Donald Trump loves to buy himself expensive presents: golf courses, beauty pageants, U.S. senators. But there’s one gift he won’t be rushing to open this holiday season. A day of reckoning for women’s rights is coming that he set in motion with his election in 2016, delivered by some very strong women who aren’t intimidated by his bluster.
If Trump was watching anything other than Fox News and the Golf Channel, he might catch a glimmer of understanding about what women — particularly women of color — are thinking ahead of the 2020 election.
What would Donald Trump find inside his feminist holiday stocking? An inventory as welcome to him as a lump of coal:
—From Speaker Nancy Pelosi: Trump will get more of what he fears most — a powerful woman whose vastly superior talent and skill reveals his own inadequacies. Pelosi will continue to hold Trump accountable for his misdeeds, while adding to the record of nearly 400 bills passed by the House that are sitting in Mitch McConnell’s graveyard, including the Paycheck Fairness Act, reauthorization of the Violence Against Women Act, the Equality Act and the Raise the Wage Act.
—From immigrant women and their advocates: Trump’s inhumane treatment of people housed in immigration detention prisons will be challenged, protested and stopped. In recent months, NOW has conducted a series of rallies to “Unlock the Future for Immigrant Women and Girls” to demand basic human rights for detained people — the right to safe and comfortable living conditions, quality and prompt medical care and physical safety, especially for the LGBTQIA+ folks and those with disabilities.
—From women voters: Trump will see more state legislature races like the ones that made history in Virginia in 2017 and 2019, and in the feminist-voter driven “blue wave” of 2018 that flipped control of Congress. Polls show that he is losing ground with women voters by large margins, and turnout projections for next year are off the charts.
—From young women: The political landscape will see a shakeup that will make it look more like the actual population of this country. Voter suppression campaigns and other strategies to distort the electorate in favor of conservative interests will fail when we organize and mobilize young women, particularly young women of color. Next November, 7 million young people of color will have turned 18 since the last election, and grassroots mobilizers are going to make sure they are able to get to the polls.
—From women of color: Trump will feel their strength as reliable voters for fairness and equality. Black women will expect their next president to address the fact that they are paid only 65.3 percent of the wages that white men received and 89 percent of the wages black men received. Native American women are paid only 57 percent of what white men receive. Latinas are victims of the largest pay deficit between sexes, reporting at almost half the amount of what white men are paid and only 86 percent to that of Latino men. The 2020 elections will be a referendum on closing the opportunity gap that holds back women of color.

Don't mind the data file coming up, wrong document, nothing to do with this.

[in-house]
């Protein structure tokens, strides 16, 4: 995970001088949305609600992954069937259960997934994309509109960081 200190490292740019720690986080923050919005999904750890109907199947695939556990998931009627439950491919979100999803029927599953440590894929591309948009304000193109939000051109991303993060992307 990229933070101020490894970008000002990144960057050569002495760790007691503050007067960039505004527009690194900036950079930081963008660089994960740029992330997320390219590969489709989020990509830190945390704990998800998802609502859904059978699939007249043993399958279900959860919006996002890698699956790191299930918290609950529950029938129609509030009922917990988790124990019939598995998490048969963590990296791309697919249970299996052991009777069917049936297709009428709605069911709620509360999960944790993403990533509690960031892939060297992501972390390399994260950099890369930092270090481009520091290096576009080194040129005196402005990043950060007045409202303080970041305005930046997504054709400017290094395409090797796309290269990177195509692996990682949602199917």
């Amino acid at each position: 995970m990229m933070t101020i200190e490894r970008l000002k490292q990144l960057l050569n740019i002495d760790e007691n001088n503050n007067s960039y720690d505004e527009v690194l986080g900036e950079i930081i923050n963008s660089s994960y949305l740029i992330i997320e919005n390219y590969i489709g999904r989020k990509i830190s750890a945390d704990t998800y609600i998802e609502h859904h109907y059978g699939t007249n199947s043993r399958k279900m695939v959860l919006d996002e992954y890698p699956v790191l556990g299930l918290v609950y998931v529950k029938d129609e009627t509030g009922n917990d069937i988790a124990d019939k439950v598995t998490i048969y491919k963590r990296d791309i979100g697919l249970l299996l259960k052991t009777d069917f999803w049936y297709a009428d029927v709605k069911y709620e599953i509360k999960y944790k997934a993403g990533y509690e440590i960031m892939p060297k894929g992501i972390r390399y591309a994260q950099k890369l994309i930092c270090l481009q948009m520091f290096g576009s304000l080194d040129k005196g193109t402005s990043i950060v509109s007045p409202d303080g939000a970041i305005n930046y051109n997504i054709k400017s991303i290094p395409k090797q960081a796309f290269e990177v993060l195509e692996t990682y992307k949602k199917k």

—From women seeking quality, affordable health care, including abortion care: The election will be an opportunity not only to elect candidates who support reproductive rights but also to turn the corner on state initiatives that restrict or ban access to abortion care. In 2019 alone, there have been at least 250 bills to restrict abortion taken up in 41 state legislatures. Women will demand legislation to expand — not take away — health care rights.
—For LGBTQIA+ people: The 2020 election will be the most important election ever. They’ve seen the Trump administration appoint two new anti-equality justices to the Supreme Court, roll back protections for transgender troops and allow discrimination based on gender identity in health care, housing, public accommodations and business in the name of “religious liberty.” The Human Rights Campaign identified 11 million LGBTQIA+ voters nationwide who will cast important votes and 57 million “Equality Voters,” or allies, who prioritize LGBTQIA+ issues.
If Trump was a character in a Dickens novel (and who’s to say he’s not?), he might spend a terrifying night over the holidays confronting these facts, as well as his own moral depravity, and emerge determined to be a better person.
Unlikely. But what’s certain is that a transformative, intersectional feminist agenda is increasingly in the spotlight, and much of the coming debate will be over these principles.
And that’s a holiday gift that keeps on giving.